The worth of my son with special needs.

When Parker was just a baby, we took him to an Endocrinologist due to his growth issues.  She looked over Parker’s records and then looked at me.  As she stared me straight in the eye she tole me that Parker was a kid not only with severe pulmonary hypertension, but also a kid with Down syndrome; and what would doing anything really matter?

*blink*

I have found myself actually  having to convince  people of the worth of my son with special needs.

I’m not so sure what is so hard about seeing that worth. It seems perfectly obvious to me.

Yet, there are those who won’t make the effort to even take a glance.

There are elected officials like Colin Brewer, who after claiming disabled children should be put down because they cost too much money’, stepped down from office only to be recently re-elected again.

*faint*

Not long after he shared this analogy of the worth of my son with special needs:

Looking for analogies to support his view, Brewer compared disabled children to farmers’ treatment of animals, telling the agency: “If they have a misshapen lamb, they get rid of it. They get rid of it. Bang!”

I wouldn’t even have to travel out of the state of Utah to find those heavily involved in the political scene who share ideas not all that far away from Brewer’s.   No way, no how do I believe that these people, if in our position, would watch their child die instead of accepting Parker’s Travis C. Waiver.

This kind of intolerance never fails to knock me straight on my butt with my mouth agape..  How can other human beings look at my child, and others with special needs,  and declare that they don’t deserve the extra resources it might take for them  to achieve their potential.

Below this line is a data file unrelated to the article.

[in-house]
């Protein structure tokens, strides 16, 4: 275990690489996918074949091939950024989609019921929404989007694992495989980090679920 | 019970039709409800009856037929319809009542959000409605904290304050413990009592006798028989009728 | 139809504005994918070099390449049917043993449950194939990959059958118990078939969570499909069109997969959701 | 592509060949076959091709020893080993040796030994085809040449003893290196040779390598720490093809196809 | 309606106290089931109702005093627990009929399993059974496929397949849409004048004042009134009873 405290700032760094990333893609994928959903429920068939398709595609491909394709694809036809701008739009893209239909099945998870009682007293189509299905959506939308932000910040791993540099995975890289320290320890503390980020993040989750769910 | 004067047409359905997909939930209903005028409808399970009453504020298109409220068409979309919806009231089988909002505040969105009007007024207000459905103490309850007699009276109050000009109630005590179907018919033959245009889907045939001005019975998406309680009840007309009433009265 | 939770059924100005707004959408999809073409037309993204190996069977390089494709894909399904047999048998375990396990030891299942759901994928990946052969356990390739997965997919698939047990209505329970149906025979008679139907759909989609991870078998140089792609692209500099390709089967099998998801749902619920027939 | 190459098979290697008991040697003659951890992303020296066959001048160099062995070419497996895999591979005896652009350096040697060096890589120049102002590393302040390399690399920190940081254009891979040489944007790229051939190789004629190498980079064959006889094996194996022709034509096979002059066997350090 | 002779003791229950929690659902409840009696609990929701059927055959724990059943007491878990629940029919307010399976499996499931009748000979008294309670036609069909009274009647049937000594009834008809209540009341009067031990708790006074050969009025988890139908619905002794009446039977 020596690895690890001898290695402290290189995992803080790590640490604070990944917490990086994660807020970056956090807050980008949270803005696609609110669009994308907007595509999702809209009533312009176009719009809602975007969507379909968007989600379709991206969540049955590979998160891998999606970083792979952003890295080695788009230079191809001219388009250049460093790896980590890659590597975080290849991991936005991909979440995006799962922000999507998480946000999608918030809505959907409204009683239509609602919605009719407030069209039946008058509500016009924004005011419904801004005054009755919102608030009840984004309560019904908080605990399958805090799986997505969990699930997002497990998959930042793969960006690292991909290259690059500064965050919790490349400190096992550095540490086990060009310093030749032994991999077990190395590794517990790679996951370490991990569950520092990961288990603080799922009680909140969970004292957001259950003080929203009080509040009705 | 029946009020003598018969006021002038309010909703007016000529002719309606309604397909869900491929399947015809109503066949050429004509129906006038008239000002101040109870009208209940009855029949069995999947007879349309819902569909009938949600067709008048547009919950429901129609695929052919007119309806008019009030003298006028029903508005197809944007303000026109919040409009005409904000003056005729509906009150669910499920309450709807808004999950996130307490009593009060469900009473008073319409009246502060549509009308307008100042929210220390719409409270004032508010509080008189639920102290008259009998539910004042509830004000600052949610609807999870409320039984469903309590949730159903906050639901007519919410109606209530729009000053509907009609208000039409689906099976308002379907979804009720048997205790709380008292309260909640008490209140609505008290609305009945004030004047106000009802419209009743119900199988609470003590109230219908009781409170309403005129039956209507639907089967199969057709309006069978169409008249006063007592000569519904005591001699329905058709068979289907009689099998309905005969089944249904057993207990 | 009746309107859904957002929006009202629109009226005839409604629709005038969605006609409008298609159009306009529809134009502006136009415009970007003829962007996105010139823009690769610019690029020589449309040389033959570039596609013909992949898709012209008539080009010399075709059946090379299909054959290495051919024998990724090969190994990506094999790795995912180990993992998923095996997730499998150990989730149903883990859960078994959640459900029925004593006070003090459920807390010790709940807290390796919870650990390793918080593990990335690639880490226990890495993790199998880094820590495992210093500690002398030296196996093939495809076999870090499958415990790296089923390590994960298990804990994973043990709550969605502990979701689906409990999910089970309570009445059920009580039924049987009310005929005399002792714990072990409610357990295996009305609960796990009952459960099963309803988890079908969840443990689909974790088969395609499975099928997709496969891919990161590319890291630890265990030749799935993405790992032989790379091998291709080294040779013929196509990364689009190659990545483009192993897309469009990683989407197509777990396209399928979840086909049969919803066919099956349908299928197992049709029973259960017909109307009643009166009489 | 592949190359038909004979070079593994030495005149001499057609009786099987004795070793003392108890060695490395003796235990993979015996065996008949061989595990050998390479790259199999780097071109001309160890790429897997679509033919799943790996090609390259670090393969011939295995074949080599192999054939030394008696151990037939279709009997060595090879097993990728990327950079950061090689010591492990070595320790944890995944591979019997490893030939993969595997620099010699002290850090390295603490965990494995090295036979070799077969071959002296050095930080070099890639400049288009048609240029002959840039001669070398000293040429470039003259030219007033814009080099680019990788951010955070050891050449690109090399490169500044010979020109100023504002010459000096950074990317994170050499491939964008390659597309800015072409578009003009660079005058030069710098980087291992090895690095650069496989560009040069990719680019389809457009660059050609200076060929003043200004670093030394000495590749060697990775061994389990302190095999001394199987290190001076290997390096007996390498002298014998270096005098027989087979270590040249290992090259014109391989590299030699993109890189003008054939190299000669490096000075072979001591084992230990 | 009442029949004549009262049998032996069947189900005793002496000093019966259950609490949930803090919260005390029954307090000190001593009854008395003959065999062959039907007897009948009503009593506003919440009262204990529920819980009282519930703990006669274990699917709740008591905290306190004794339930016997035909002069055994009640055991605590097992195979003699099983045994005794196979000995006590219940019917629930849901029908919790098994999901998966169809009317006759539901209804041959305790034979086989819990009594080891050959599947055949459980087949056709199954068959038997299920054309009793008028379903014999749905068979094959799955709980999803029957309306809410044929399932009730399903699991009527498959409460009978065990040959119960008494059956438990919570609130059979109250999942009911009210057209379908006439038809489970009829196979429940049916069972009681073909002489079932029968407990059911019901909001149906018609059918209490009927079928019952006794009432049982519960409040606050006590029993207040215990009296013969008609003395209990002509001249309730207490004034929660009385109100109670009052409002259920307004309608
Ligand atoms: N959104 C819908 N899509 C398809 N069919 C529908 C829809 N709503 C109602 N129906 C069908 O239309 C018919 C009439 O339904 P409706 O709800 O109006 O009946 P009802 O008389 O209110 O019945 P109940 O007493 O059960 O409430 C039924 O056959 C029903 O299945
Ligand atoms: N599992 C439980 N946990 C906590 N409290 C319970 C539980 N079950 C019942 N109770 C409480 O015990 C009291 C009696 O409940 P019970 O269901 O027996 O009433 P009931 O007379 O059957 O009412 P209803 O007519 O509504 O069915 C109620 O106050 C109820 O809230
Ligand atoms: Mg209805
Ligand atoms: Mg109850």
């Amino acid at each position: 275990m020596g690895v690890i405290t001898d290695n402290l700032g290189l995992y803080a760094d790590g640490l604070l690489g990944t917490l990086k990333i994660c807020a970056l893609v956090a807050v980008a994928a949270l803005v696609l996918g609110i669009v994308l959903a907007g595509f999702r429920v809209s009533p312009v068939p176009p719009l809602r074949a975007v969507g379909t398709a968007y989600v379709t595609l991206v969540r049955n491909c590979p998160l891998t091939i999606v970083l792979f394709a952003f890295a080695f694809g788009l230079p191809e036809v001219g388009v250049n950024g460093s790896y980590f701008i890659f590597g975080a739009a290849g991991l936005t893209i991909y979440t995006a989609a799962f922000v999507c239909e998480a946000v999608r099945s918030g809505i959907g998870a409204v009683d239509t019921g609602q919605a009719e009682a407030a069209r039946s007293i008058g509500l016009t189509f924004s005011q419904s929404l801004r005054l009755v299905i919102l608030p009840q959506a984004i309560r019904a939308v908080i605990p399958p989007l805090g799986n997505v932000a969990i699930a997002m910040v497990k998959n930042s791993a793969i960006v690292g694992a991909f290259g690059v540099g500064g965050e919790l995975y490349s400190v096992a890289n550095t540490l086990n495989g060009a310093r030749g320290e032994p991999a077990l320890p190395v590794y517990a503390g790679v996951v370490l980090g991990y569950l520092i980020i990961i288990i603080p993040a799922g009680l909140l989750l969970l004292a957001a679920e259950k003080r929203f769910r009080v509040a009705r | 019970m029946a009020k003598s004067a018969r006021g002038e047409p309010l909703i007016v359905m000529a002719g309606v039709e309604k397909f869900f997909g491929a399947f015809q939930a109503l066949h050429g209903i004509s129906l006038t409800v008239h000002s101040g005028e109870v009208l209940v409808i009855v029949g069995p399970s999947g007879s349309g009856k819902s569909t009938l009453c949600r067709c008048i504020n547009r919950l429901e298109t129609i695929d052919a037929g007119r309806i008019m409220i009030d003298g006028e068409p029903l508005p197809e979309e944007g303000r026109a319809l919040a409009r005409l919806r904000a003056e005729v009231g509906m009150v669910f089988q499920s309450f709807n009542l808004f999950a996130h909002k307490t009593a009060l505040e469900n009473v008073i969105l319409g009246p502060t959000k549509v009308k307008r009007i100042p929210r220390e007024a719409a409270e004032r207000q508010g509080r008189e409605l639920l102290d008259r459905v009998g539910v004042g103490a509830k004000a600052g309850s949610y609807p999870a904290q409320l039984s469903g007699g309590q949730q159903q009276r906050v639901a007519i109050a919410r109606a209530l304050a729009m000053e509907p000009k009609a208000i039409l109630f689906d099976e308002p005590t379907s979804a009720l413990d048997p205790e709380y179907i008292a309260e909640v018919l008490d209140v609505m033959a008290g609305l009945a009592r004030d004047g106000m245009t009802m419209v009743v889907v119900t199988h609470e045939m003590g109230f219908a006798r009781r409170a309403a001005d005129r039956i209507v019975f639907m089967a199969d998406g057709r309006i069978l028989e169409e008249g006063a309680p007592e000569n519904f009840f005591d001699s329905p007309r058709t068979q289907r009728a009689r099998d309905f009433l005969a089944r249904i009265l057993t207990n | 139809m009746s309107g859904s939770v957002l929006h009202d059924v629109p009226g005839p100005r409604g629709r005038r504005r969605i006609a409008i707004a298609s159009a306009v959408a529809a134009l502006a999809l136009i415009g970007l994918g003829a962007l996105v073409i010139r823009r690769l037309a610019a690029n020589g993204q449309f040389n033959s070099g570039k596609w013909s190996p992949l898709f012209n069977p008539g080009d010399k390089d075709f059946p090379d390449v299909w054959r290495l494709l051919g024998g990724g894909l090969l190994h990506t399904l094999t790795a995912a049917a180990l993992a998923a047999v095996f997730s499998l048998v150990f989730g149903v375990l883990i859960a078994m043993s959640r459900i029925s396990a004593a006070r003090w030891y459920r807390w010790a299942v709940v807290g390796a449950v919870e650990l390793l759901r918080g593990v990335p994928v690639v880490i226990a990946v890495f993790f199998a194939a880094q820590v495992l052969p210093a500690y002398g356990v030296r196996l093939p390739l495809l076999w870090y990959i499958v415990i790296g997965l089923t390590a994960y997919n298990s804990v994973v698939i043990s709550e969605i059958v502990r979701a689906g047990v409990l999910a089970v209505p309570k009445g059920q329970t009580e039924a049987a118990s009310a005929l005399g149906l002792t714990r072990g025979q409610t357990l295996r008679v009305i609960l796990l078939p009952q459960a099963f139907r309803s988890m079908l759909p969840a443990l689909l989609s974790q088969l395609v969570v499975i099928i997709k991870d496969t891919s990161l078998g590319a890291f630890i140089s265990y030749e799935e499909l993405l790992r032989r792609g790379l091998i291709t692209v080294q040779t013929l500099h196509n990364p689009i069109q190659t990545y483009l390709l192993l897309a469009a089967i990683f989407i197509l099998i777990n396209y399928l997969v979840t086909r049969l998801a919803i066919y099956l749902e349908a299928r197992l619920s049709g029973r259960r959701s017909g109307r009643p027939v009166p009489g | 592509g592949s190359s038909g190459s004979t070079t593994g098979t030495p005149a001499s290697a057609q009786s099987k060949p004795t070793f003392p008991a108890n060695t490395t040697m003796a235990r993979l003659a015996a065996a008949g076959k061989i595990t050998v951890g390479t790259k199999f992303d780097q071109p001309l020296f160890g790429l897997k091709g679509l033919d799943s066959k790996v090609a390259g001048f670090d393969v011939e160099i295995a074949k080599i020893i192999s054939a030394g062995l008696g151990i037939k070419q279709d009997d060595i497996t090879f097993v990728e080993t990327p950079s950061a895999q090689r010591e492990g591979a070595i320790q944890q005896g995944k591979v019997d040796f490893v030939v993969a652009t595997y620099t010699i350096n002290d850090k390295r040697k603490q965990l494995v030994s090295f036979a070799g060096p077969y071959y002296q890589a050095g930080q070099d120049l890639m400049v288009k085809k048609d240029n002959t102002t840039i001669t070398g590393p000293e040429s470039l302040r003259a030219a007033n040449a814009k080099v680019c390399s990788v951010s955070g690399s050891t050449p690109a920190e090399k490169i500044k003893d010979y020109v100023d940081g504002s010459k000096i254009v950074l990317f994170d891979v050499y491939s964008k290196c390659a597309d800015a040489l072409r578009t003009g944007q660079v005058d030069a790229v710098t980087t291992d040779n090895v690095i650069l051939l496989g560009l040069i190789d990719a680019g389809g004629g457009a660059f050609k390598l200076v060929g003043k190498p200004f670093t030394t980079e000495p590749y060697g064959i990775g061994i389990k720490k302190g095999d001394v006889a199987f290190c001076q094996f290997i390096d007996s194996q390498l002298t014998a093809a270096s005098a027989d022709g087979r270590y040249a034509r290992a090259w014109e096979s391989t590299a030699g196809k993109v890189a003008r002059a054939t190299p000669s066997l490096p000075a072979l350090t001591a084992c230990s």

I wonder what these same people would think if before they could receive a life saving transplant, medication, or life enhancing therapies that they had to have a Mensa level IQ.

I’m sure that would go over like  lead balloon.

There are those who understand the worth of my son with special needs.  And for them I am eternally grateful.  Then there are others who, despite my best attempts, simply refuse to take that look and consider Parker’s potential.

These are the people for whom I’m setting my heart on ignore.

Cause ain’t no amount of educating  going to change the minds deliberately stuck on ignorance.

Besides, I’ve got more important things to do.  Like proving them wrong.

A little boy with Down syndrome

This isn’t just a picture of a little kid with Down syndrome.  This, my friends, is a picture of pure potential. 

 

One Response

  1. Rebecca May 22, 13
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